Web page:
Keep the pie on top of a cookie sheet. Using a pie shield (or create a shield with aluminum foil), carefully tent the exposed edges of the nut crust to prevent burning. Bake at 350F for 50minutes to 1 hour. The pie will begin to heave at this stage, but there will still be a soft spot in the middle.

Step 12.           

Turn off the oven and allow the pie to remain in the heat for another 5 minutes, then remove and cool completely before serving.

Posted 11/12/2013 10:50am by Hannah.

Farm Notes…

Our Summer/Fall season is rapidly coming to a close- just two more distributions after today.  We are continuing to put outside planting to sleep for the winter.  Yesterday, Dad spent the day putting compost around our blueberry patch and the recently planted garlic will shortly be blanketed with straw mulch.  Inside the greenhouses we are installing supports for additional row covers that will be drawn over the greens every evening and rolled back every morning for the next 3-4 months. 

We are also quickly trying to learn the routines of Steve and Marsha who are finishing their last weeks here.  Steve and Marsha have been integral members of the farm for the past few years.  Steve has been a diligent caretaker of the animals, always the first to get up in the morning, and faithfully remembering to close the hens into their shelter every night.  He has also stoked the fire, turned the compost, maintained many machines, and moved countless lengths of poultry netting- all in addition to helping with the planting, weeding, and harvesting tasks of the day.  Marsha has been fantastic at heading up CSA box packing and ensuring that the correct number of shares makes it to each distribution location.  She has also done many of the often thankless jobs of organizing the packing shed, washing and hanging out to dry hundreds of box liners, weighing and recording the seemingly endless amounts of produce that come from the field and strategically packing it all into the coolers.  She has made delicious biscuits and coffeecakes and roasted some fine coffee to serve for our First Saturday breakfast.  Marsha has always been the person to give a smile and lighten the mood even on the most stressful summer days.  Together, Steve and Marsha have processed over 1500 chickens and almost 400 turkeys and washed approximately 2000 dozen eggs in their tenure at Village Acres.    So…as you can see we have some big holes to fill as they transition back to Eastern PA, closer to their families, and their next phase of farming life.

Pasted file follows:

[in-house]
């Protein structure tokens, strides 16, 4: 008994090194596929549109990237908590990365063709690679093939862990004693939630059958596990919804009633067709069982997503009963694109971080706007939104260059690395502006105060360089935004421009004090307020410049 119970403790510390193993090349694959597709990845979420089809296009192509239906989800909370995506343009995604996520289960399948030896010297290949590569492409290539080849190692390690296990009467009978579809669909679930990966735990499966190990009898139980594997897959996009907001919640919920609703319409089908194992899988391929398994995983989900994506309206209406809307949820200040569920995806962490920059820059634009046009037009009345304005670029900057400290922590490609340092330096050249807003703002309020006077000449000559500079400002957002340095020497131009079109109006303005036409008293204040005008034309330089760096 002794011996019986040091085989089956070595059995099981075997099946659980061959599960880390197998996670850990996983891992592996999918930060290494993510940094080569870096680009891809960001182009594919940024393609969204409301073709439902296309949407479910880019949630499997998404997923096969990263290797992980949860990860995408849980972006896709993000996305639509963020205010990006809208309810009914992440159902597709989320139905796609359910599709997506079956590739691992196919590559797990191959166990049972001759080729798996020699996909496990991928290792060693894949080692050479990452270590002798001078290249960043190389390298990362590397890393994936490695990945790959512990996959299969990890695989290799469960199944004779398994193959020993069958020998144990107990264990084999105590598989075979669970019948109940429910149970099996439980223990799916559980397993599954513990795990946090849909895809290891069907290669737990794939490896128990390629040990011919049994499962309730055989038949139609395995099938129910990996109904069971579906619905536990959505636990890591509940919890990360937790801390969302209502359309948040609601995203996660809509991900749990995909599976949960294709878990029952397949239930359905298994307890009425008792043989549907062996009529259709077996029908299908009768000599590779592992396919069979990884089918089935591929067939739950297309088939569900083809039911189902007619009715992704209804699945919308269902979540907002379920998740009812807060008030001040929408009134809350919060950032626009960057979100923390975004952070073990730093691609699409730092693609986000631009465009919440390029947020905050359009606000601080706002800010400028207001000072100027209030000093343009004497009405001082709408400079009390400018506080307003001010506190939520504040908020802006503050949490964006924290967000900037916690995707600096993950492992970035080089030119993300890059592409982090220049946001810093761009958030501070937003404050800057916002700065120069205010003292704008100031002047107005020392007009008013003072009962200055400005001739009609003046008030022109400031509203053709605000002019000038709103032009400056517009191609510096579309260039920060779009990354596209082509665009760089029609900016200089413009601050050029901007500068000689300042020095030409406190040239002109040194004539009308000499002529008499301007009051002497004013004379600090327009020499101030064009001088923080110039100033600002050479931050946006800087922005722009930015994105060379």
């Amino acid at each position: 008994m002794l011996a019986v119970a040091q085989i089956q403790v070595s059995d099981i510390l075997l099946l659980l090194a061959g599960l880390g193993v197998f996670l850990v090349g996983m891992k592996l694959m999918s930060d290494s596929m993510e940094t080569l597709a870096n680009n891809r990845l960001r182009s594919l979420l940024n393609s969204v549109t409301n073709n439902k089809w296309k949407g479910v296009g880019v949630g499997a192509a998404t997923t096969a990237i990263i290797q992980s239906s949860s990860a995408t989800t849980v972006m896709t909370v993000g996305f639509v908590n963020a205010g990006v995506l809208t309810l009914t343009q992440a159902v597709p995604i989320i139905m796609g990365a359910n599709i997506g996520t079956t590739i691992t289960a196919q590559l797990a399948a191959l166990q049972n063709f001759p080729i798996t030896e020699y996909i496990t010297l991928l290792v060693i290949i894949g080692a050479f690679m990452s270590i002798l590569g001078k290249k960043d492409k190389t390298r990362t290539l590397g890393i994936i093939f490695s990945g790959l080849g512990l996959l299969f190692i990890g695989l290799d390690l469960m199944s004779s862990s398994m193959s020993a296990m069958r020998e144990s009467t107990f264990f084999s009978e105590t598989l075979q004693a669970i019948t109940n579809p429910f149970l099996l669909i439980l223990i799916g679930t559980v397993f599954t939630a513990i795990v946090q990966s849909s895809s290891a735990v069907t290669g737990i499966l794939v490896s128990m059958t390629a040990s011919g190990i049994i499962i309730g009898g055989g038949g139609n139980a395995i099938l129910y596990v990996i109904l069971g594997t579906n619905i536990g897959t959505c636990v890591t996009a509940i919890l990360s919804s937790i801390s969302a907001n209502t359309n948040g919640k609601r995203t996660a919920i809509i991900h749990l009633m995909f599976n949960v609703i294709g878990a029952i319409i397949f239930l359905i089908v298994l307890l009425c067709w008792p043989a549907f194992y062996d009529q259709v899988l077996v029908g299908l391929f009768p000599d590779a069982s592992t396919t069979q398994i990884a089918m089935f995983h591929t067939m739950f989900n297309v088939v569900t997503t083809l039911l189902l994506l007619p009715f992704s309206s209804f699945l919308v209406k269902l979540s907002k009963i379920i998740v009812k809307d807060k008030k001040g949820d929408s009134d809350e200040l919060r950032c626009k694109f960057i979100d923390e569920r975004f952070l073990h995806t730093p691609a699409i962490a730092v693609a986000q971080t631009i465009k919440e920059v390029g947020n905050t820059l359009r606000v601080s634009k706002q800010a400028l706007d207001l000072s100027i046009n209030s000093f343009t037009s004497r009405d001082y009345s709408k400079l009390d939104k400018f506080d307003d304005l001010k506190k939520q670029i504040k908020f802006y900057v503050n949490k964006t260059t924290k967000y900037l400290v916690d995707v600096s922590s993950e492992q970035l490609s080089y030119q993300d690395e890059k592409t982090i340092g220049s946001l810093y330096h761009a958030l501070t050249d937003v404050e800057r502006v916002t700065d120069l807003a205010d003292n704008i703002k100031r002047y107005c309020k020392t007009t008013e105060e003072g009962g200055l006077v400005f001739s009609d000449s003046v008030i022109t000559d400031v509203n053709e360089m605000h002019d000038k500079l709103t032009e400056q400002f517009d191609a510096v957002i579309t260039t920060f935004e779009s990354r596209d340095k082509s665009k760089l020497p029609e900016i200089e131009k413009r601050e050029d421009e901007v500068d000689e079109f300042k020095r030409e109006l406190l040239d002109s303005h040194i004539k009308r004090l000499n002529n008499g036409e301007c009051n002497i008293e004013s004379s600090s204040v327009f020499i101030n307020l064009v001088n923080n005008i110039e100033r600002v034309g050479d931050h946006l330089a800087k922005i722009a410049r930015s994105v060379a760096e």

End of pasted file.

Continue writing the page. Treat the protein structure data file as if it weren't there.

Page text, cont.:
As always, life here on the farm (well, life in general) is about the changing of the seasons: constant renewal…


IN THE SHARE TODAY: Acorn Squash, Potatoes, Carrots, Celeriac, Red Beets, Head Lettuce, Mesclun Mix, and Leeks.

Fall Extension/Winter CSA Sign up now open!  Sign up online or at a staffed distribution

Pastured Turkey’s available for ThanksgivingPreorder online or at a staffed distribution!


Leek, Celeriac & Potato Soup

Adapted from Ellen Ecker Ogden’s From the Cooks Garden.


-        4 T butter

-        3 cloves garlic minced

-        1 celeriac peeled & cubed

-        1/2 t nutmeg grated

-        1 c spinach chopped

-        3 med leeks chopped

-        4 potatoes red skinned, cubed

-        6 c vegetable or chicken stock

-        1 bay leaf

-        to taste salt & pepper


Heat butter in large pot over medium-low heat. Add leeks and garlic and cook, stirring often until leeks are tender (about 15 minutes). Add potatoes and celeriac and cook, stirring often (about 5 minutes). Add stock, nutmeg, and bay leaf. Cover and simmer until potatoes are tender (about 30 minutes). Remove bay leaf.

In batches, purée soup in blender until smooth. Add the spinach leaves and pulse to blend. Return to pot, season with salt and pepper to taste, and reheat gently. Season with salt and pepper shortly before serving.

Posted 11/5/2013 12:55pm by Hannah.

Farm Notes…

Well, it’s that time of year when we officially have everything in from the fields with the exception of parsnips, leeks, and celeriac, as well as carrots, collards and kale that we are overwintering. Now will rely heavily on storage crops and what we are growing in the greenhouses. Don’t worry, though, we we’ve stored a lot for you and our greenhouses are truly GREEN!

Today we are providing several recipes, one of which (stuffed cheese pumpkin) is a real treat for the whole family, so consider making it together with kids or invite some friends over!

Notes on some of the box  items:

New England Cheese Pumpkins: These pumpkins are similar in flavor to butternut squash and are great for pies, custards, and other pureed type dishes.  We don’t have quite enough for everyone, so if you prefer, we have the option of choosing  butternut squash instead.

Sweet Potatoes: You will notice that some of the sweet potatoes have little holes this year.  Early on in their development, our sweet potatoes were subjected to the impact of wire worms in the soil. There are not worms in the potatoes, but you will see the evidence of their feasting. What is left behind is a hardened hole which typically separates from the potato after cooking if you choose to remove the skin. There is nothing inedible about it, but you may notice the visual imperfection. We are working to figure out what is causing the increase in wire worm damage and will hopefully figure it out before next year. 

Peppers: These are seriously the last of the season.  The last row came out of the greenhouse this week.  I know there have been a lot of peppers this year, but if you can, enjoy the last of the season!